Either would be deserving.

I'll let you know my choice next week.
Posted on: December 15, 2009 4:28 pm

The Frank Martin story is a good story

I spent a while on the phone with Frank Martin late Monday, then wrote a column about him that's on the college basketball page now. You can click this link to read it, if you want. It's a column about how most people ripped KSU's decision to promote Martin to replace Bob Huggins, and how he's slowing quieting those critics by leading Kansas State to a 9-1 start and its highest ranking in two decades.

It really is a nice story.

(Not my column; Martin's story).

I didn't get into his background much in the column. But how could people not like the story of a man who went from a high school coach to a Big 12 head coach in the span of seven years? Beyond that, Martin is the son of Cuban immigrants. He got a job when he was 12 as a change-boy at a pool hall. He worked four nights a week in an effort to support his mother, grandmother and sister, because his father drifted away after a divorce. Martin hasn't spoken to his father since 1980. Since the age of 12, he's never not had a job.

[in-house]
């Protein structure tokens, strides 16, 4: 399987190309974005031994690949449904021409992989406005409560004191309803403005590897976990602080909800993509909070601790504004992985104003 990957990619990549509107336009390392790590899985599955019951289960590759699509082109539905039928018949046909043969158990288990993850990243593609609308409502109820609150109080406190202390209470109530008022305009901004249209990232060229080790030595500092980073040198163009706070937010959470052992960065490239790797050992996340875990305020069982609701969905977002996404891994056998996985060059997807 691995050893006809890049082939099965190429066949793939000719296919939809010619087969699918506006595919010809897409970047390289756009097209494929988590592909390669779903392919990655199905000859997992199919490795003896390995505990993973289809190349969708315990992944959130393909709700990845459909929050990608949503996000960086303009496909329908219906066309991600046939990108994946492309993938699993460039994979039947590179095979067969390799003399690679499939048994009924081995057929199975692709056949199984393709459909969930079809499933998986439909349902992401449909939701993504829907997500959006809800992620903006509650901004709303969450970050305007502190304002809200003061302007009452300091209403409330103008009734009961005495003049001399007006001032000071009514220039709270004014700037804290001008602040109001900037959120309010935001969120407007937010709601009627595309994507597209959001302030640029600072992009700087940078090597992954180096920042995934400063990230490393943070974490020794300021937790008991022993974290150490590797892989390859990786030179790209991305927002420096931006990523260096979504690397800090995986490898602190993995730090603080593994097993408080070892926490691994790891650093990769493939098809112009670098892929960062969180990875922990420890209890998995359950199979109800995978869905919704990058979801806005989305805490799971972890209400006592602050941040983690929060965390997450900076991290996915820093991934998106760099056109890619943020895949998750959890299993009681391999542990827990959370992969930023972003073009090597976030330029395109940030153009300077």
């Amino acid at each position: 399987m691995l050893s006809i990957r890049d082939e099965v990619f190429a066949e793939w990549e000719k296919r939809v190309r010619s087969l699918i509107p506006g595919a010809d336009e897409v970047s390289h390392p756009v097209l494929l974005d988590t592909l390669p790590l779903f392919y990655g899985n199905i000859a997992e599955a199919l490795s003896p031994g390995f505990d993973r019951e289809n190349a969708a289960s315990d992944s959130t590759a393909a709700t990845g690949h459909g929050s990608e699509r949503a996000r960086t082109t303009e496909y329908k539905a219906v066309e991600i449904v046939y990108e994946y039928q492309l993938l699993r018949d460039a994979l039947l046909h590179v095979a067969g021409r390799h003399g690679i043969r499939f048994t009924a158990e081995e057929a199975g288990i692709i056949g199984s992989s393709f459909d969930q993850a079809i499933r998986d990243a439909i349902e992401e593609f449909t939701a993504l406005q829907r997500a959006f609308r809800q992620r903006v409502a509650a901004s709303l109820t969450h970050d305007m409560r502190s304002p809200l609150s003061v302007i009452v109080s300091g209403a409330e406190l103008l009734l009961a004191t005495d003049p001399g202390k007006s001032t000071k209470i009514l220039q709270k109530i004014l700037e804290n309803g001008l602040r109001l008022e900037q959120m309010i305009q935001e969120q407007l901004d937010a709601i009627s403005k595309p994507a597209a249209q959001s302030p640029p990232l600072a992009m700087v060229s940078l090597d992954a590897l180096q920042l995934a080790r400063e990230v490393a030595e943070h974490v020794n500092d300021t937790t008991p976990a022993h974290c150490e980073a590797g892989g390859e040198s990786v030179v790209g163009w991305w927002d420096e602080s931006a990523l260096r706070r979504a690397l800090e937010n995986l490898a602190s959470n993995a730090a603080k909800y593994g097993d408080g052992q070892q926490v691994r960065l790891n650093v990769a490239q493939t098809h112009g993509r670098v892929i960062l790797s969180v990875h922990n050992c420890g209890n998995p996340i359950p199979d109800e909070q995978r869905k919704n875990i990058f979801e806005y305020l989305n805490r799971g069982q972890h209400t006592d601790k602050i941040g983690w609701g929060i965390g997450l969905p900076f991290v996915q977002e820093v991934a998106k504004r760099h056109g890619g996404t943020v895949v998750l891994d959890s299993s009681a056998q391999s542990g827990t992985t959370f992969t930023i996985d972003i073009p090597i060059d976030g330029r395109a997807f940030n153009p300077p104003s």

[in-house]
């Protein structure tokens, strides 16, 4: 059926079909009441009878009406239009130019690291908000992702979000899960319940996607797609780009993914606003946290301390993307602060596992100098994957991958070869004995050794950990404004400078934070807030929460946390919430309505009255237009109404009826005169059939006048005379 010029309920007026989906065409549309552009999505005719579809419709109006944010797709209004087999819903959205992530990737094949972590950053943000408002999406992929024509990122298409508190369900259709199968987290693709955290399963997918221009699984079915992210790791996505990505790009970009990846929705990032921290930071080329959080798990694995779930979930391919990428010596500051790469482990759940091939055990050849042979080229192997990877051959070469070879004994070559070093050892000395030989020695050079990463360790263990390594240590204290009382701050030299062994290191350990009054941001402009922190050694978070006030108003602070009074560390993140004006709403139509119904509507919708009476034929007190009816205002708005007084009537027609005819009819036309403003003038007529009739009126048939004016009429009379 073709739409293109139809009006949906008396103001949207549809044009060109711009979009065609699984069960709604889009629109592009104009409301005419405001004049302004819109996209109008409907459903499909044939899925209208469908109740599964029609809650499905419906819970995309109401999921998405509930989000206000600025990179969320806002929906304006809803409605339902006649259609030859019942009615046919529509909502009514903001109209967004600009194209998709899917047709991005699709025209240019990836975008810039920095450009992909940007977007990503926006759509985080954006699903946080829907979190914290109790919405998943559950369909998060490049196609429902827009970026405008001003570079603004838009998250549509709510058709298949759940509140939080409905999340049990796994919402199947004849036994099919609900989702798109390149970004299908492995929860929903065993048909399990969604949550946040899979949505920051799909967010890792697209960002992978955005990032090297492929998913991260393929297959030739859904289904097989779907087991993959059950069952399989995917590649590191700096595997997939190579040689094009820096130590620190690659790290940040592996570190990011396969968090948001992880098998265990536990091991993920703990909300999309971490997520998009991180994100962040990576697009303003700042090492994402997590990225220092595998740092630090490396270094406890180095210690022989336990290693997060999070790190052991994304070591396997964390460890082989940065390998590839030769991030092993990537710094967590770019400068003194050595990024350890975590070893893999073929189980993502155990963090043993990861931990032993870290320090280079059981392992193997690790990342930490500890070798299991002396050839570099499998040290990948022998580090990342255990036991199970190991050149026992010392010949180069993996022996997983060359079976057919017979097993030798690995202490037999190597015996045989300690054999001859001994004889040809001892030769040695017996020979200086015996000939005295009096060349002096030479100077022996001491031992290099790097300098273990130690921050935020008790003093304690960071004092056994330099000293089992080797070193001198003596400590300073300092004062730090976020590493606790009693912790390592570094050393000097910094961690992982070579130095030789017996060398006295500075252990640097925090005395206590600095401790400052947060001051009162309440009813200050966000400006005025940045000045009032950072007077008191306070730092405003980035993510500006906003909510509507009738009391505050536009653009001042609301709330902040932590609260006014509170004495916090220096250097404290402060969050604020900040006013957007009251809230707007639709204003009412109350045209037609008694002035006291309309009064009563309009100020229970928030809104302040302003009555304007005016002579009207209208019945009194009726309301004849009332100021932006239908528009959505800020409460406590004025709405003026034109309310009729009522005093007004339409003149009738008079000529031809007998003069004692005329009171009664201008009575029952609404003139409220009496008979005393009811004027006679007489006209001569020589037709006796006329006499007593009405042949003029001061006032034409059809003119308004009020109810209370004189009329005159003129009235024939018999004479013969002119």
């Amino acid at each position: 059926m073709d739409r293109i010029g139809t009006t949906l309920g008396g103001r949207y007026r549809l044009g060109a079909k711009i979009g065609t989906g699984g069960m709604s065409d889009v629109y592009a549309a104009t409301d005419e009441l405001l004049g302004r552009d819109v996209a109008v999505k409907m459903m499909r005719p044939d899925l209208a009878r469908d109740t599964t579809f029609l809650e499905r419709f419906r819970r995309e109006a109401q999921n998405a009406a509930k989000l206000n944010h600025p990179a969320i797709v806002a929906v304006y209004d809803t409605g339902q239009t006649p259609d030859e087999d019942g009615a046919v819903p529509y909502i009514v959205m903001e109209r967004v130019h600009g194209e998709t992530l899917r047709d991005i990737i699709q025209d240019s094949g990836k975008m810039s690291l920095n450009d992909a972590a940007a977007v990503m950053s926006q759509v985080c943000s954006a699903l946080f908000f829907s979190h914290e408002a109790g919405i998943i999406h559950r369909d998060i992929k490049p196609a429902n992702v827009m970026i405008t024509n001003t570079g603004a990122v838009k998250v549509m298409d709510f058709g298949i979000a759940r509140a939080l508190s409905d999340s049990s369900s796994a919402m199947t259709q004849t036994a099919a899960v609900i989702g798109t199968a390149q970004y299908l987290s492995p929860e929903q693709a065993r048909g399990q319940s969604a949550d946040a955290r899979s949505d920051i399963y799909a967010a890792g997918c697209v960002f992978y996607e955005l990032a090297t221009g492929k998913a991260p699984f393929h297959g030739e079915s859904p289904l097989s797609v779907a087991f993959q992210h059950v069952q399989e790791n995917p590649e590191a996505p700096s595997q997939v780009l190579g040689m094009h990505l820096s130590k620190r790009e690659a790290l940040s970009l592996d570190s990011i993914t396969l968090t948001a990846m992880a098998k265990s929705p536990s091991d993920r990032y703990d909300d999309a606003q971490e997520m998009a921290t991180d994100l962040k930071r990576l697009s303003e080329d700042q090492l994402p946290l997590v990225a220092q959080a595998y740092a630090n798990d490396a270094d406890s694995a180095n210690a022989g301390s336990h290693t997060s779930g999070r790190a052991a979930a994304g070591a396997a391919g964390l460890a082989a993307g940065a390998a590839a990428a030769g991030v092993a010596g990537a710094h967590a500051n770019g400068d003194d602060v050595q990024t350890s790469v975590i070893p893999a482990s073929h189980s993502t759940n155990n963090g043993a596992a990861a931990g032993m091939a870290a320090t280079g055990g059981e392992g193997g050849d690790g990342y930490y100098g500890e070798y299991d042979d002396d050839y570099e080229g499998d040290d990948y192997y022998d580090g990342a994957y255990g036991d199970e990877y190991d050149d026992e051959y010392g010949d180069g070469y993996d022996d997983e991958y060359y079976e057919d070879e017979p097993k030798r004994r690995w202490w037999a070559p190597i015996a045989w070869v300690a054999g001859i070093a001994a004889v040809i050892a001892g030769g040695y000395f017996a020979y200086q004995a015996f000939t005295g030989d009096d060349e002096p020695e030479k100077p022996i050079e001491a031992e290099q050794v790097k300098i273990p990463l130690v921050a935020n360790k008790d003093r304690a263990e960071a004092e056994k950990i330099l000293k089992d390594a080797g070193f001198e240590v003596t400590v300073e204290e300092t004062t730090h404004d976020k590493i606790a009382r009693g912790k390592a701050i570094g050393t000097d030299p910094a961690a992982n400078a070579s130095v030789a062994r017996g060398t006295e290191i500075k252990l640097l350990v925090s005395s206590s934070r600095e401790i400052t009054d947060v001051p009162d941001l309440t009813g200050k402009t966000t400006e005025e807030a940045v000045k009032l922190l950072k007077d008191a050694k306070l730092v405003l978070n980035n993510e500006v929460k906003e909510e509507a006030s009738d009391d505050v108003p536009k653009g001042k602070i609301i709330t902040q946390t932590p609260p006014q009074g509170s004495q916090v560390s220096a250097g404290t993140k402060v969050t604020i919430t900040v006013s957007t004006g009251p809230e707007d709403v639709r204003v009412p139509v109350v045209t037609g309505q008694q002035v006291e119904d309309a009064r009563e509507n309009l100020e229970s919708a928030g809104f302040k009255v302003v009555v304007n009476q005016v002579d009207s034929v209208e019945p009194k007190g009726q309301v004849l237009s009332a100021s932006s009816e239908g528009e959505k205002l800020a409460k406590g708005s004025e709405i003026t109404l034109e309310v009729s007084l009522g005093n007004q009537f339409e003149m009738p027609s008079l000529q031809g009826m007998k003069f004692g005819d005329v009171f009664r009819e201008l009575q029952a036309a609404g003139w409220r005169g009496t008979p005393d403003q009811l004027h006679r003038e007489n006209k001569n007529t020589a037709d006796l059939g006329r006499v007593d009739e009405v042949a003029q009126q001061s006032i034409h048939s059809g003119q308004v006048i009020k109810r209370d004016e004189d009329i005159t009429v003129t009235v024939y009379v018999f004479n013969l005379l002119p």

"I've been through a lot in my life, personally and professionally," Martin told me Monday night, which is something nobody can dispute. And if you really want to understand where Martin came from and how improbable it is that he's coaching a team ranked No. 17 in the AP poll, I'd encourage you to click this link and read a profile Cole Manbeck of the Manhattan Mercury did on Martin last month.

Lots of good stuff in there.

Check it out.

Then maybe you can appreciate Martin's story a little better.
Category: NCAAB
Posted on: November 24, 2009 1:21 pm